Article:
It hardly looks real, but this is what freelance illustrator Nicola Ferrarese saw when he looked out of his hotel in San Bartolomeo al Mare, Italy. Waterspouts are spinning columns of air and water mist, and can either form during fair weather, or severe, storm and tornado weather.

Tornadic waterspouts are the ones you need to watch out for - they're basically identical to land tornadoes, except that they form over water, which means they're extremely dangerous. They form in the middle of a severe thunderstorm, as the air rises and rotates on a vertical axis to form a whirling, elongated column. Tornadic waterspouts are often paired with high seas, fat hail, and frequent lightning, National Geographic calling them "the most powerful and destructive type of waterspout". 

Fair-weather waterspouts, on the other hand, are much more common and very rarely dangerous. They form under slow-moving cumulus clouds, so they often don't travel very far, and are associated with developing storms. Working their way up from the sea to the sky, fair-weather waterspouts only have lifespans of about 20 minutes, and will have disappeared once the storm has set in. The ones in the footage above are likely to be fair-weather waterspouts.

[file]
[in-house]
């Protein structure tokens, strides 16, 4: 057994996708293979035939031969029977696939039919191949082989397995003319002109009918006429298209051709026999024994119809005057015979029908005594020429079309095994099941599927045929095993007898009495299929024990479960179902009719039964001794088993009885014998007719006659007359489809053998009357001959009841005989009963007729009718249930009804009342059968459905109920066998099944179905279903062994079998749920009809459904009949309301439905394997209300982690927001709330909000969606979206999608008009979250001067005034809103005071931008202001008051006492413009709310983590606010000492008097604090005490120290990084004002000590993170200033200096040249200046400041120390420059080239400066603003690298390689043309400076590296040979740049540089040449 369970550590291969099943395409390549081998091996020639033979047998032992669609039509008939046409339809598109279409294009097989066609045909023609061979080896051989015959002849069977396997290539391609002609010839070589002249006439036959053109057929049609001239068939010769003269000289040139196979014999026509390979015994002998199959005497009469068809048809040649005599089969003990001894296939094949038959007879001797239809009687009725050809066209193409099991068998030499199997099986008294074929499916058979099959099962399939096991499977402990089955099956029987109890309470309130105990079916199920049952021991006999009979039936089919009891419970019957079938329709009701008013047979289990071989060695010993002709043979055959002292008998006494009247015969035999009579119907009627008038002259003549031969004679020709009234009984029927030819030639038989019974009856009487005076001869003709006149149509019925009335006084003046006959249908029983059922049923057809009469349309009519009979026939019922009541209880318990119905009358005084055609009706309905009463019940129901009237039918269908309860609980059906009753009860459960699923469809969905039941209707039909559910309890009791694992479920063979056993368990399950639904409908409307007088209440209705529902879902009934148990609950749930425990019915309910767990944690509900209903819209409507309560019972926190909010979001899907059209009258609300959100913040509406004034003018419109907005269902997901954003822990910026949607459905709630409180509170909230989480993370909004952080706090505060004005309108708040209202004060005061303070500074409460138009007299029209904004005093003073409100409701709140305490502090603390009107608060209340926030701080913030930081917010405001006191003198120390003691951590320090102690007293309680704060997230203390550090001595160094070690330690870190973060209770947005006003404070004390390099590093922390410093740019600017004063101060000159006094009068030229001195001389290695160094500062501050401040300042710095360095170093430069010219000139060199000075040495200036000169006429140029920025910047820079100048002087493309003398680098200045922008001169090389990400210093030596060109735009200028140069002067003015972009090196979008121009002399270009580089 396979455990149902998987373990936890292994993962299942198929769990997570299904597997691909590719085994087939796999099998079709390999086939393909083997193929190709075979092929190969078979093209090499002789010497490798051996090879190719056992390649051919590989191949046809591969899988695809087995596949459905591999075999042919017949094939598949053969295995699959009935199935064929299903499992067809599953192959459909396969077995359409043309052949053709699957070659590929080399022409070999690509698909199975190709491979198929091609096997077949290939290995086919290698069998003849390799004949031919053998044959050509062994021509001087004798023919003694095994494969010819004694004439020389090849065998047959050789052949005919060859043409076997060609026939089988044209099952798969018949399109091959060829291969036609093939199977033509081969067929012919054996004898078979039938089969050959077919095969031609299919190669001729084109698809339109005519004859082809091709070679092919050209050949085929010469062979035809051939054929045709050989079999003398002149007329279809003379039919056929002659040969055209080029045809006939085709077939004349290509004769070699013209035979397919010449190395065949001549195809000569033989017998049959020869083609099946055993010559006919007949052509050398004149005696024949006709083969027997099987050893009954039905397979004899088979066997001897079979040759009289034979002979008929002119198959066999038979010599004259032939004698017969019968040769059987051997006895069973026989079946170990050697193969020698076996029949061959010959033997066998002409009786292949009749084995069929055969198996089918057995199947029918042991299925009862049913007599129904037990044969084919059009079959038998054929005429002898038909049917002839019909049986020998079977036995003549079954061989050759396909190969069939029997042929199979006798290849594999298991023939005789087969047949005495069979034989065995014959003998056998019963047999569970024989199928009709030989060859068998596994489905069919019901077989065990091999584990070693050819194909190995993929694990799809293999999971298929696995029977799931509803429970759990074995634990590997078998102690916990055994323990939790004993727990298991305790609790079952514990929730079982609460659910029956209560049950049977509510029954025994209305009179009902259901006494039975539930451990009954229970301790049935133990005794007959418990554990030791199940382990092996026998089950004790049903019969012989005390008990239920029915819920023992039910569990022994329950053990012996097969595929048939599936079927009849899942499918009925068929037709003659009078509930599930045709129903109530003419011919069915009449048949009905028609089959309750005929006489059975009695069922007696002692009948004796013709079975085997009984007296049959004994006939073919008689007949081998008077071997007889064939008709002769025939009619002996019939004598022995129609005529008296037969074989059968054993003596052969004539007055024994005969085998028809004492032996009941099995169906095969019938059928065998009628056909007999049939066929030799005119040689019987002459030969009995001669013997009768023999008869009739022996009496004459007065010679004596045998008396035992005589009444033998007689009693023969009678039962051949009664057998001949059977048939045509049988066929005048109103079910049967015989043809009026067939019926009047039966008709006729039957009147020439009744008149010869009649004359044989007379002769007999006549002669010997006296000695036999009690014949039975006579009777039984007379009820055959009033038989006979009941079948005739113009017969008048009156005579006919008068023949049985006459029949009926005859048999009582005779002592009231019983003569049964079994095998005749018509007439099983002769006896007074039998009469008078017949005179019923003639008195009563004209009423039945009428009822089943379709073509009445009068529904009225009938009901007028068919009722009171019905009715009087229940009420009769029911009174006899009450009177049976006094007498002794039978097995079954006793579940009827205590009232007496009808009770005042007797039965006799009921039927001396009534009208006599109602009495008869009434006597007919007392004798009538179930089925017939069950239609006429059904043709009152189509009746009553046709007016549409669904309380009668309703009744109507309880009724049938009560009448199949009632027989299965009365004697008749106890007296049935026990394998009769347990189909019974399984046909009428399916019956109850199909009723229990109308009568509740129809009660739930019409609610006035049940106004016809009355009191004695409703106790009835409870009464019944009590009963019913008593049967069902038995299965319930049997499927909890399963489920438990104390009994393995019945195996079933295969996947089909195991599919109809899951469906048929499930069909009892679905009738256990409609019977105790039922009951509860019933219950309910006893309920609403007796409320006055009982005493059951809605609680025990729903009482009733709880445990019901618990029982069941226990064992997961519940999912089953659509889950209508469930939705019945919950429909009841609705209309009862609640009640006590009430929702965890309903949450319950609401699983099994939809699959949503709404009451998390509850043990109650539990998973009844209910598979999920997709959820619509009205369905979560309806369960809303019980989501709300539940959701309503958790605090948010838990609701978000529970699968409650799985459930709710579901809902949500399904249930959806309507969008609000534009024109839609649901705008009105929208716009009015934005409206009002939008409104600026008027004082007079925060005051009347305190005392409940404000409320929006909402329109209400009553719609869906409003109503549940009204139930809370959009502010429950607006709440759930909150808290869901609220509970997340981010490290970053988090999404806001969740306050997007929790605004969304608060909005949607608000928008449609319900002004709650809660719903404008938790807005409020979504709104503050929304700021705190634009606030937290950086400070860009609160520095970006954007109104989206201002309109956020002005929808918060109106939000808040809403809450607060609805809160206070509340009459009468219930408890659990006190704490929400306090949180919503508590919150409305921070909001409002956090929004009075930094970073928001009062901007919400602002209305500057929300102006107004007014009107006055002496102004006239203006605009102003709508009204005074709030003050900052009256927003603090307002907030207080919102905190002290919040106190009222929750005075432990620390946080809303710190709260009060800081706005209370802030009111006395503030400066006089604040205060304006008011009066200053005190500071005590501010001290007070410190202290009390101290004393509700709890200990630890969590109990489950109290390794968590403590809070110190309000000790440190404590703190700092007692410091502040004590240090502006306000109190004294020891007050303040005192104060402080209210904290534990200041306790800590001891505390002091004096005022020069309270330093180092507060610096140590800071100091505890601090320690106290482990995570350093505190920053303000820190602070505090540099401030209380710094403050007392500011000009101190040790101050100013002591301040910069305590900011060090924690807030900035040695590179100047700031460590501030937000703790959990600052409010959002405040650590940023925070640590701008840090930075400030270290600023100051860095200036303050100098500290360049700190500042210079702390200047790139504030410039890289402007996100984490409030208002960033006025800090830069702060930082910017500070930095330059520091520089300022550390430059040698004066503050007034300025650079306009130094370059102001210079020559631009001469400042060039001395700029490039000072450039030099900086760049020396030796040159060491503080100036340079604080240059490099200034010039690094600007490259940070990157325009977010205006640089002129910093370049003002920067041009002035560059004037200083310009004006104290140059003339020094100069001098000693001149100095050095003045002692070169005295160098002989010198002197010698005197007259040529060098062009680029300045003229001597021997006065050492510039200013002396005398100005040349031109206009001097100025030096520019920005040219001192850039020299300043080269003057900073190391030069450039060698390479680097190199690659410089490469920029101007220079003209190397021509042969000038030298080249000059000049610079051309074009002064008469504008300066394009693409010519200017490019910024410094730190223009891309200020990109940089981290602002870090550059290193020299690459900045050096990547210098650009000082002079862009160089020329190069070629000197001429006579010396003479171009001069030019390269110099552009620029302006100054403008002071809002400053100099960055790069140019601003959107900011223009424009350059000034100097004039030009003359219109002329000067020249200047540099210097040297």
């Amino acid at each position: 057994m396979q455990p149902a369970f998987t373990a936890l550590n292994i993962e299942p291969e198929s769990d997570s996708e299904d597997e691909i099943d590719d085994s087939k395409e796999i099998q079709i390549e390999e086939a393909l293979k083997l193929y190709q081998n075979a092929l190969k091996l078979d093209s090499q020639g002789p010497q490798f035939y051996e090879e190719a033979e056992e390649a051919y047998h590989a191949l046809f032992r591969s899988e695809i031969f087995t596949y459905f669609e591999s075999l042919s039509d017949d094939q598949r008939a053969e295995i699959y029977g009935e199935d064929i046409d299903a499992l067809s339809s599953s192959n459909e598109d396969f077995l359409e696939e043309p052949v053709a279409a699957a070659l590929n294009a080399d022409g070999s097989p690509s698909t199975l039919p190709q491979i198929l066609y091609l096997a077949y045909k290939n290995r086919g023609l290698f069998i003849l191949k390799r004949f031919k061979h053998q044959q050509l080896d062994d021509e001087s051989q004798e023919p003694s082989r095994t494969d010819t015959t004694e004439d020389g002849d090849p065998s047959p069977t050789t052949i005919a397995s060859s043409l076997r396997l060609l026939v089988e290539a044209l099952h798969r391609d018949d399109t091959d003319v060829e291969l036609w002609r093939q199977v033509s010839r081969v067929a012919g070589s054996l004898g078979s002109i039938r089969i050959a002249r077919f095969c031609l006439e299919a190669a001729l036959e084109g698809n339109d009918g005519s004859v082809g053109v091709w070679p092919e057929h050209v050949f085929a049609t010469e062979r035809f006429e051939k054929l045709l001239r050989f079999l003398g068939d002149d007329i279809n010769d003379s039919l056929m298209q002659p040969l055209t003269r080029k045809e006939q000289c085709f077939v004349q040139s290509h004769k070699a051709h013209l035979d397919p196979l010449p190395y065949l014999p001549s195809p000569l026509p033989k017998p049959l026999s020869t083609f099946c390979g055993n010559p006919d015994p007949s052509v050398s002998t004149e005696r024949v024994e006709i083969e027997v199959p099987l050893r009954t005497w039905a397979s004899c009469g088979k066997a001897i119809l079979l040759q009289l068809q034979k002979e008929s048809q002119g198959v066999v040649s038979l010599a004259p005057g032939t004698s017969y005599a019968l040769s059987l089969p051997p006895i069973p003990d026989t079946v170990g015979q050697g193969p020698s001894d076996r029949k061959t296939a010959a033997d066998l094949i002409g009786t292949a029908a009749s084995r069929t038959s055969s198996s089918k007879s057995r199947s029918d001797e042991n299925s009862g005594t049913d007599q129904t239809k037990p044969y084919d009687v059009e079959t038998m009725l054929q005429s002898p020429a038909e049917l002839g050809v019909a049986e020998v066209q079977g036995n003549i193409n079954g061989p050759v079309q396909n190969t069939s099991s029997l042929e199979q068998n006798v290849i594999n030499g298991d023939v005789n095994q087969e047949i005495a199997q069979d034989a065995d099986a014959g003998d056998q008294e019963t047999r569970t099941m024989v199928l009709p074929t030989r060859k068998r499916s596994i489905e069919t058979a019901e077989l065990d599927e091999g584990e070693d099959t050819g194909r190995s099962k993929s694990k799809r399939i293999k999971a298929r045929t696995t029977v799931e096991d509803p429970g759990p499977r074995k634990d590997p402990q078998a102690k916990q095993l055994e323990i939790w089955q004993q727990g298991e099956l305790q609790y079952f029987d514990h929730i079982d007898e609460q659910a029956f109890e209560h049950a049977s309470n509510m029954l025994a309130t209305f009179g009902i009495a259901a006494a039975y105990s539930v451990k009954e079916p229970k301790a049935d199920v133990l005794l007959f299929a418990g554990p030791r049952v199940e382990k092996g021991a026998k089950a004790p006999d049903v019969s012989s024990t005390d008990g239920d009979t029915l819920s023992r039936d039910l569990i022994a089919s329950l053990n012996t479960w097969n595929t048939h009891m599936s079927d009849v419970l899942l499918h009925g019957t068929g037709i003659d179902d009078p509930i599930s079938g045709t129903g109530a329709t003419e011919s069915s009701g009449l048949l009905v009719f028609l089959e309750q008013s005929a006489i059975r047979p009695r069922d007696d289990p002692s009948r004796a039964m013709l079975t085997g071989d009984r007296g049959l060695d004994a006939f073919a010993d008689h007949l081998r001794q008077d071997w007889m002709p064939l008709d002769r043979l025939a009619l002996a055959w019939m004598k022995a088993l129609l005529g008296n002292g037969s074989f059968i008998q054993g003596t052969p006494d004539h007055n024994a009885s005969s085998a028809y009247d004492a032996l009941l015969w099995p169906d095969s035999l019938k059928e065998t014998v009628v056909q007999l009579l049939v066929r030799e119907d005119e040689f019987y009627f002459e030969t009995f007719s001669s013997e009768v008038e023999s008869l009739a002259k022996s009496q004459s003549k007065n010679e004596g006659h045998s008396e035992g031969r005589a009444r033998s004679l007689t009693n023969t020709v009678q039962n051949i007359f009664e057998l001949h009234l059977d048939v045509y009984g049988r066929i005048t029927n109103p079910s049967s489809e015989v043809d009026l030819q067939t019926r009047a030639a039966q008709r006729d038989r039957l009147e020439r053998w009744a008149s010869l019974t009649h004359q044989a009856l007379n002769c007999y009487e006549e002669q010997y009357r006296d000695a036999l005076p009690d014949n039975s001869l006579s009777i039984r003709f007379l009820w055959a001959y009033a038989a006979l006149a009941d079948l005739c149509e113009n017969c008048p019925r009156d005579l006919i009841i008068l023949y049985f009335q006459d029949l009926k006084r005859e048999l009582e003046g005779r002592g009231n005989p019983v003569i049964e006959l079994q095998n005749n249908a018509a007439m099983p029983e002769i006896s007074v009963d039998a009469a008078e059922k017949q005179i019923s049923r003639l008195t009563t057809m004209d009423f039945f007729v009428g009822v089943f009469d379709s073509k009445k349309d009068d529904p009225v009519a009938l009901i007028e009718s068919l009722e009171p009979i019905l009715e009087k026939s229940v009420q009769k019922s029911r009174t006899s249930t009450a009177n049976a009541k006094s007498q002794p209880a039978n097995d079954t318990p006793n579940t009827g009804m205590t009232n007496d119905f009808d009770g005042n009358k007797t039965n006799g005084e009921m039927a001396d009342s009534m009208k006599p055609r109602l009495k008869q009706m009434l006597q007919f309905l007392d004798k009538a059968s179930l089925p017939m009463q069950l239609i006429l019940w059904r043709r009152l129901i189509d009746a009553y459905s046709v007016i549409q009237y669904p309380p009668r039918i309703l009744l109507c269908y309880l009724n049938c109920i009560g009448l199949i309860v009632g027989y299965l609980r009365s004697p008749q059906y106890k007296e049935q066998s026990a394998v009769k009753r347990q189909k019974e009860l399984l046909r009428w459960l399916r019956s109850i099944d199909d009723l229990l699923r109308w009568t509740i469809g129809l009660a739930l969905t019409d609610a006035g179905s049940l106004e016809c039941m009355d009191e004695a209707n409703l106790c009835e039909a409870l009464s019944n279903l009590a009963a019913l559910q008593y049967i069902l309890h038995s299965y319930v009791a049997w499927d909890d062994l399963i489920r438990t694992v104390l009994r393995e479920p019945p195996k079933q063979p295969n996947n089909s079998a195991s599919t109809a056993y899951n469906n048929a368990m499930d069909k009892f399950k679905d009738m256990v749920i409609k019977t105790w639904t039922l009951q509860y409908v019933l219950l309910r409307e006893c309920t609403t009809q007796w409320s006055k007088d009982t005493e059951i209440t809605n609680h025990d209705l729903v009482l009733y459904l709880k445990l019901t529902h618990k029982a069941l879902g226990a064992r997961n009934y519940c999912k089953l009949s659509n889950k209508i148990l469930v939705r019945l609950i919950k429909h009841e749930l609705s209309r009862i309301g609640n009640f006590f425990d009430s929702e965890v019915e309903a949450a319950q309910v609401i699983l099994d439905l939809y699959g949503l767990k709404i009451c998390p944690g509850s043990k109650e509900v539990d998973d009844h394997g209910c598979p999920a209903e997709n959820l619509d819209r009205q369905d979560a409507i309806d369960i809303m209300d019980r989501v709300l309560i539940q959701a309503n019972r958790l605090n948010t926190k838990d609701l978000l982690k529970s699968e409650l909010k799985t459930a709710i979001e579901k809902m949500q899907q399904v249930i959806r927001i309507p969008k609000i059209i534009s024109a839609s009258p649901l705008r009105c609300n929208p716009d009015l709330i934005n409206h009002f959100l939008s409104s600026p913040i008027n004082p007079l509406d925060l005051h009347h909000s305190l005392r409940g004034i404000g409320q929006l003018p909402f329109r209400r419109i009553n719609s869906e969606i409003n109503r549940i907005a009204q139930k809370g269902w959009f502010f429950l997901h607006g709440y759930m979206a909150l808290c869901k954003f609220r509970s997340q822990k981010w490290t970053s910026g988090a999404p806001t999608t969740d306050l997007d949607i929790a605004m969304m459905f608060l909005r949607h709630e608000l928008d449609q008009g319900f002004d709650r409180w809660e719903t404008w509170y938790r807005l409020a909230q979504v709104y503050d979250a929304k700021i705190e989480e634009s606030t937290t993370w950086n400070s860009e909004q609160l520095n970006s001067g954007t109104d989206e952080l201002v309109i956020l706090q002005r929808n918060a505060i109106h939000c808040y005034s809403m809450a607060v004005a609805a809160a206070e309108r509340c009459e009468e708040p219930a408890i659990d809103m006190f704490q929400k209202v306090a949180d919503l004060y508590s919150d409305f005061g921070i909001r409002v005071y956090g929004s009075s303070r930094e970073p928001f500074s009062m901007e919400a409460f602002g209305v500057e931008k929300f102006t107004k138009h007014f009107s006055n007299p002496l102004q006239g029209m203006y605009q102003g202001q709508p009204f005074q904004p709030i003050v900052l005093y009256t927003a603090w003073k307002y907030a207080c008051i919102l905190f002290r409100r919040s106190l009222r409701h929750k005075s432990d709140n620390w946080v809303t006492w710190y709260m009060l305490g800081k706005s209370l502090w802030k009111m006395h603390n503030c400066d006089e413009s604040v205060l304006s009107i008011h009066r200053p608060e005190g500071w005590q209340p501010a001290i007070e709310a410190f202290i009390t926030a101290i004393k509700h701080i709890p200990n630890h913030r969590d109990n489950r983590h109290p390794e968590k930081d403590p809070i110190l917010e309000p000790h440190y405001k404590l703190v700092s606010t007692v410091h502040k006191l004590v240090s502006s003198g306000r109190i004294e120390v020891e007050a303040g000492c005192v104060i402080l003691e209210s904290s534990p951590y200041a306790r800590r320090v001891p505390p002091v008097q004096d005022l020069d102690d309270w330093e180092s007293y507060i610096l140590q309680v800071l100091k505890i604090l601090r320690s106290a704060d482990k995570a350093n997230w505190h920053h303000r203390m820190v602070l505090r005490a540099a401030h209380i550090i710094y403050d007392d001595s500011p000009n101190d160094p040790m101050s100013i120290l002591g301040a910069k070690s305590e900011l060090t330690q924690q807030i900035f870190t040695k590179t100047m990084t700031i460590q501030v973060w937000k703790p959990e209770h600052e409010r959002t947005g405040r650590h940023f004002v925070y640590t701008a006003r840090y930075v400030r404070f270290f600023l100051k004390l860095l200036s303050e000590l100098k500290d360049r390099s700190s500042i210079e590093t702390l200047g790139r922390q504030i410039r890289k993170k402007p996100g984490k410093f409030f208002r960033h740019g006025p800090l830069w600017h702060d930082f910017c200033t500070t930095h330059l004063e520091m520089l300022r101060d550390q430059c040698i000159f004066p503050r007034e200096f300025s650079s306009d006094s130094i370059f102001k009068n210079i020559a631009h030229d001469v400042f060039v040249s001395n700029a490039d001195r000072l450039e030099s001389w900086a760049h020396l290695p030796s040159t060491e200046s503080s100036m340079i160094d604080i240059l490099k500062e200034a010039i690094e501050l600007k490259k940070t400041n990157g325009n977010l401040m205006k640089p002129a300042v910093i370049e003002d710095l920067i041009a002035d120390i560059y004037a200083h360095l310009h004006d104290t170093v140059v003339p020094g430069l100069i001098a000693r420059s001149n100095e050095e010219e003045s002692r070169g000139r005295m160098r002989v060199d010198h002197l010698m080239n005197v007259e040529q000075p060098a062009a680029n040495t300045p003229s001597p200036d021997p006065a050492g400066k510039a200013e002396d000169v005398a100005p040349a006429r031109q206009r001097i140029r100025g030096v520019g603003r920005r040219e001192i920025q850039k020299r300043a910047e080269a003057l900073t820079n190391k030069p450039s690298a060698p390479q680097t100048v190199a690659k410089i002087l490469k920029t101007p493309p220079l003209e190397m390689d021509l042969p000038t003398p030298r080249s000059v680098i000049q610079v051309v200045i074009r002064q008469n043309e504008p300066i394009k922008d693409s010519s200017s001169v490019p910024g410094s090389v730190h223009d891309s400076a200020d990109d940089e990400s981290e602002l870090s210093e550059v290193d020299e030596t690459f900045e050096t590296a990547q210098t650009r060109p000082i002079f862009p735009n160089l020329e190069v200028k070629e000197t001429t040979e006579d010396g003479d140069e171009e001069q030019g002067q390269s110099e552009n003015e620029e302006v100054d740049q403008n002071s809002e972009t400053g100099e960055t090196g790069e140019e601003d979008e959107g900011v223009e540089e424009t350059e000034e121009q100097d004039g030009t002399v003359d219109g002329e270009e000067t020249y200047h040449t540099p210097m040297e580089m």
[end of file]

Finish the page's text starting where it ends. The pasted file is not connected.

According to National Geographic, because waterspouts need a lot of humidity and warm air temperature to form, they're most common in tropical and subtropical areas around the world, including the Florida Keys - they reportedly experience 400 or so waterspouts every year - the Greek islands, and off the east coast of Australia.

Either that, or they're just drunk Dali elephants, as one of the readers at SPLOID pointed out:

daliiCredit: Salvador Dali

Sources: SPLOID, National Geographic